A law threatening to make agony aunts and uncles liable for prosecution has been amended at the last minute by the Government, which acknowledged the important role they play in sex education.
The amendments, passed in the Lords on Tuesday, followed six months of intense lobbying by the Periodical Publishers Association, the Children’s Rights Alliance, the Family Planning Association and the National Union of Teachers to campaign against the sexual offences bill.
Under the previous draft, anyone giving advice about sexual activity to under-16s could have been charged with “arranging or facilitating the commission of a child sex offence”.
Earlier this month, amendments proposed by the PPA were rejected by Lord Falconer on the grounds that the current exemption did enough to protect those who advise children.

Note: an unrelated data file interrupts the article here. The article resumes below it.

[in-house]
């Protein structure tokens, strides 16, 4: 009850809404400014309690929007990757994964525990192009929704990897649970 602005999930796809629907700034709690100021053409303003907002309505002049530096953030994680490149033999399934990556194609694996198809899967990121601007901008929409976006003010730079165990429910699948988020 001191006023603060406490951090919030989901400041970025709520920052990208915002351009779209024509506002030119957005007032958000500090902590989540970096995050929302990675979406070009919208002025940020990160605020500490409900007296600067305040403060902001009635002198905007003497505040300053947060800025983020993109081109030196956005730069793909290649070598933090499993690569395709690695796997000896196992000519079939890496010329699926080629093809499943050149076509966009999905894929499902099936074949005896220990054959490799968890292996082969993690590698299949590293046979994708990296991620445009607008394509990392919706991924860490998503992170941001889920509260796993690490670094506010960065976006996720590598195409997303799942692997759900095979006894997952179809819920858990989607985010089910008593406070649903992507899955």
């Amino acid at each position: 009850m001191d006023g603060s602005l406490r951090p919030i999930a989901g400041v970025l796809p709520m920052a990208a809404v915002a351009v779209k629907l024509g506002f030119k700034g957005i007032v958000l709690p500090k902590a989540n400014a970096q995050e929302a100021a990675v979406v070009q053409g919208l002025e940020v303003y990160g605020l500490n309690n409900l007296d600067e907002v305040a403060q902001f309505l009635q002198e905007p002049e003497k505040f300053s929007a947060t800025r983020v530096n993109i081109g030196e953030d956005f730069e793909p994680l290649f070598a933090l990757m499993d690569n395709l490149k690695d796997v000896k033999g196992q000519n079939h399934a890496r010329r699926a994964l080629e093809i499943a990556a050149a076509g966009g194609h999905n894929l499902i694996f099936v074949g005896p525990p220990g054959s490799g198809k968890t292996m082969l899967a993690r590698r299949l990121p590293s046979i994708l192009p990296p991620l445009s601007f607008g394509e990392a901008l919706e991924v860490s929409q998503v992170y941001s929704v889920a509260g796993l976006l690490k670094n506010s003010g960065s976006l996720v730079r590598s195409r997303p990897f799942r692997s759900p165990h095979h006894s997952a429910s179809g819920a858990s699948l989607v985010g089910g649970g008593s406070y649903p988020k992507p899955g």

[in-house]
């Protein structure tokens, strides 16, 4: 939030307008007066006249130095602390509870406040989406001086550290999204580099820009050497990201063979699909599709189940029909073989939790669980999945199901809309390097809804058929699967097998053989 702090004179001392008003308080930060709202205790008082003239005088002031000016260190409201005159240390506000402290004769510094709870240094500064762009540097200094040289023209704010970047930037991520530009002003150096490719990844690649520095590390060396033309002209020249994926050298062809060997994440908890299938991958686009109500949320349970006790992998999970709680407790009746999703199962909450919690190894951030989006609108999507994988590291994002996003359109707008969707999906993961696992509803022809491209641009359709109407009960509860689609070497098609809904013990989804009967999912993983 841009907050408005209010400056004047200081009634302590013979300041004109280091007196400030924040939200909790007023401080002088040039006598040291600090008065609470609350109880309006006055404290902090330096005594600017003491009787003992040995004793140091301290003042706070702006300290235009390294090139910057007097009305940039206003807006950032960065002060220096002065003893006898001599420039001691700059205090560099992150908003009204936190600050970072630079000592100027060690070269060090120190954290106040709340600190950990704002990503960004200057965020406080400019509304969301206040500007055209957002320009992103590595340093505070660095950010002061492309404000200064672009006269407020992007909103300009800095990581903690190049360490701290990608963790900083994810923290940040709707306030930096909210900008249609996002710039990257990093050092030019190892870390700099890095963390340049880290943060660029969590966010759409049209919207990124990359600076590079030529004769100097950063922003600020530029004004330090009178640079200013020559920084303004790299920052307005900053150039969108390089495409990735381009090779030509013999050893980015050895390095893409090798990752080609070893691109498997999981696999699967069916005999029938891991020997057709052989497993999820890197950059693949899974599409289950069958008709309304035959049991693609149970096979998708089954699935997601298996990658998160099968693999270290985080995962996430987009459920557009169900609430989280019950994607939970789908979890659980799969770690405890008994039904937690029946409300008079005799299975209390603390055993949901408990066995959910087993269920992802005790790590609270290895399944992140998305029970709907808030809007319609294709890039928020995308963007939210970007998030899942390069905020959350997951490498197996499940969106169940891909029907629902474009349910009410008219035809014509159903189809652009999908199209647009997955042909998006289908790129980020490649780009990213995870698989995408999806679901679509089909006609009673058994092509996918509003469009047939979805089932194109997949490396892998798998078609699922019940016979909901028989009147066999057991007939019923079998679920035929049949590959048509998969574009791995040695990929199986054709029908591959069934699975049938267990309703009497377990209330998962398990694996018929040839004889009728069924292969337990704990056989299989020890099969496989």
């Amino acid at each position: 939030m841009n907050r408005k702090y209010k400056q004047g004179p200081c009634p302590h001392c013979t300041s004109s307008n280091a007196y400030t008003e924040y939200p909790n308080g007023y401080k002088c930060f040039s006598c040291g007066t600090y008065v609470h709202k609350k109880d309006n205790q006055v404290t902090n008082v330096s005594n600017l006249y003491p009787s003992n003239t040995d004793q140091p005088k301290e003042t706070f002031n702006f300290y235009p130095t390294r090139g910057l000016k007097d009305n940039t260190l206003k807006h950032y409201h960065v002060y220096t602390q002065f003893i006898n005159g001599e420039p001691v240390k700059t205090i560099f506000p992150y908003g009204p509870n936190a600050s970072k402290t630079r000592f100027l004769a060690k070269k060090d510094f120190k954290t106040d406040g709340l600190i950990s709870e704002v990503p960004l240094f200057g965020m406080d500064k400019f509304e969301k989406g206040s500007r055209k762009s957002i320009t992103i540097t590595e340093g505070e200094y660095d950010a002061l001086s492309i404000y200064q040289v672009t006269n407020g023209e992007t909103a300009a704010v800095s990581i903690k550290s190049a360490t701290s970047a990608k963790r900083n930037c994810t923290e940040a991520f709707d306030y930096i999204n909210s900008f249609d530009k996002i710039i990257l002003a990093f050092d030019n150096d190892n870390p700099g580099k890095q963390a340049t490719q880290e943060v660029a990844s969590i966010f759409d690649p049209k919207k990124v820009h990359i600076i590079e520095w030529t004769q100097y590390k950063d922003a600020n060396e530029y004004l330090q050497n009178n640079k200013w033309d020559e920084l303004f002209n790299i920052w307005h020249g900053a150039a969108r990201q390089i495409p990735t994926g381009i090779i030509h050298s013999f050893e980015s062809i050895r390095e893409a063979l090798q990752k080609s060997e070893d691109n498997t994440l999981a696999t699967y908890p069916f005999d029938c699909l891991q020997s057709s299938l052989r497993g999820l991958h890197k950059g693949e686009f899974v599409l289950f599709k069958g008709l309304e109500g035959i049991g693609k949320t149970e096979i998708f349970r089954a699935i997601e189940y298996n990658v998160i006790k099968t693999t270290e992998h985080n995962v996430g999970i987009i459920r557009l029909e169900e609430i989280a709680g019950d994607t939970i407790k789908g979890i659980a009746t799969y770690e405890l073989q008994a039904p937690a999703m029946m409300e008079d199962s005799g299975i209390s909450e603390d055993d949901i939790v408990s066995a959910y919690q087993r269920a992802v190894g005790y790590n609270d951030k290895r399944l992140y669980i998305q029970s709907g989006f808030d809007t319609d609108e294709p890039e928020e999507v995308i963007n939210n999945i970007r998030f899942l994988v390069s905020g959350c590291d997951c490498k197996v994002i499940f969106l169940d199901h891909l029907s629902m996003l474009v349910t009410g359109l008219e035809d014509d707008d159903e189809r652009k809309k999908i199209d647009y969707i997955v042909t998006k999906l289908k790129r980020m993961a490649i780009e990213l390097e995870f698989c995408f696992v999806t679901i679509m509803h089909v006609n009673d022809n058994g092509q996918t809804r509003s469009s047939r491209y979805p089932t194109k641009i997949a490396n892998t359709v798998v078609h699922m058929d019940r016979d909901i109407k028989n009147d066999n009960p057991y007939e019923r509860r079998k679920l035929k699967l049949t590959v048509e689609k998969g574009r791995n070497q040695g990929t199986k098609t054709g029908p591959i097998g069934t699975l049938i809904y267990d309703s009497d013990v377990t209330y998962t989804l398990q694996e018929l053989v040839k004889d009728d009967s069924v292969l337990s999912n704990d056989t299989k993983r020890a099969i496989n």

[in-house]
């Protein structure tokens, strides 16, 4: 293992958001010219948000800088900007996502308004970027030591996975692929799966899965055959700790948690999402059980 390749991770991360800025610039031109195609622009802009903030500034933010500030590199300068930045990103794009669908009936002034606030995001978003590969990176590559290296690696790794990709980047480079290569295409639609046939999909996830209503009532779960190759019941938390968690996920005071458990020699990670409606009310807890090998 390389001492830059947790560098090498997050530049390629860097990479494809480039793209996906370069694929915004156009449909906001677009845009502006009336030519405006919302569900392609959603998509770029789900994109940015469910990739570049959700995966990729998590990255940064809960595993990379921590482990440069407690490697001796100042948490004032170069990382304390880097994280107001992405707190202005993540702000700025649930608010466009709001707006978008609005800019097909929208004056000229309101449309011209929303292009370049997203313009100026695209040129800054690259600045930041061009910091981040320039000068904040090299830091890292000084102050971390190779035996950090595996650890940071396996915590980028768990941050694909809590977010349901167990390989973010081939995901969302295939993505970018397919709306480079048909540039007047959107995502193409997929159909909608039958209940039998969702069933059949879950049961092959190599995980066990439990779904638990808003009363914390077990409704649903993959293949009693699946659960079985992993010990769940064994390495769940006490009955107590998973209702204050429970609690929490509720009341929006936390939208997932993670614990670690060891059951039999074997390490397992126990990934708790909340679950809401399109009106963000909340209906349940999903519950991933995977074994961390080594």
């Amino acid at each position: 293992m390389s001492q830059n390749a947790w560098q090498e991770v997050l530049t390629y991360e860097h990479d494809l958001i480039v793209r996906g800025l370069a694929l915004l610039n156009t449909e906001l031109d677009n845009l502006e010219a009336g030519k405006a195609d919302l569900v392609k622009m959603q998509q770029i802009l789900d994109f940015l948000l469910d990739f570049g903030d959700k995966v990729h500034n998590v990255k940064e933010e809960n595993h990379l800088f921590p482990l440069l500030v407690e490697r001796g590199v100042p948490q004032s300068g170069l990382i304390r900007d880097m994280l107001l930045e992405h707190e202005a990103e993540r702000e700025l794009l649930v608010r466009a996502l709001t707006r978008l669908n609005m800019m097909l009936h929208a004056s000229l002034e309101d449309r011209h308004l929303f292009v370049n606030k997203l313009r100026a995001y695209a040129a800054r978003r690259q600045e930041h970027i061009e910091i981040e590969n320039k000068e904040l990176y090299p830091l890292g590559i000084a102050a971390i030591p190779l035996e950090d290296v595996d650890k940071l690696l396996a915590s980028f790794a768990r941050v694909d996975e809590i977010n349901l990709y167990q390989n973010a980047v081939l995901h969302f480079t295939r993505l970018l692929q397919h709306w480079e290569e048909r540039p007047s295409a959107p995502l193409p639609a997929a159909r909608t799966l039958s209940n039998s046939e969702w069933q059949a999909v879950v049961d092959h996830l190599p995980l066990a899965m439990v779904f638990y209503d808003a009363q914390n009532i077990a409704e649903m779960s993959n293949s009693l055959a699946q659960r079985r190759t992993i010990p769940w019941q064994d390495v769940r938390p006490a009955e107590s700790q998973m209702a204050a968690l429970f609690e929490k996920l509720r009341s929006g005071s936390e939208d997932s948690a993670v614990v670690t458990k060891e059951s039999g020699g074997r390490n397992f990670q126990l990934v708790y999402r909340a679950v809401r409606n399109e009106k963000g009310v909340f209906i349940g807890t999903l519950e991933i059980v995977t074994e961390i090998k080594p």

But editors of teen magazines were furious that their role in giving advice could be compromised. CosmoGIRL! editor Celia Duncan said that the magazine received more than 500 e-mails, texts or letters a week from readers asking for advice.
Nick Mazur, deputy chief executive of the PPA, said: “We are delighted and also relieved that the Government has accepted the many arguments that we have made to ensure that magazine agony aunts and uncles are not left open to prosecution for the valuable role they play in advising young people on issues concerning their sexuality. Teen magazines – and their problem pages – are often the only source which young people can turn to for constructive and responsible advice.”
Dr Fleur Fisher, chair of the PPA’s Teenage Magazine Arbitration Panel, said: “Young people need and deserve accurate information about all aspects of sexual development and sexual health, but also the opportunity for discussion and advice about the emotional impact of sex.”
By Mary Stevens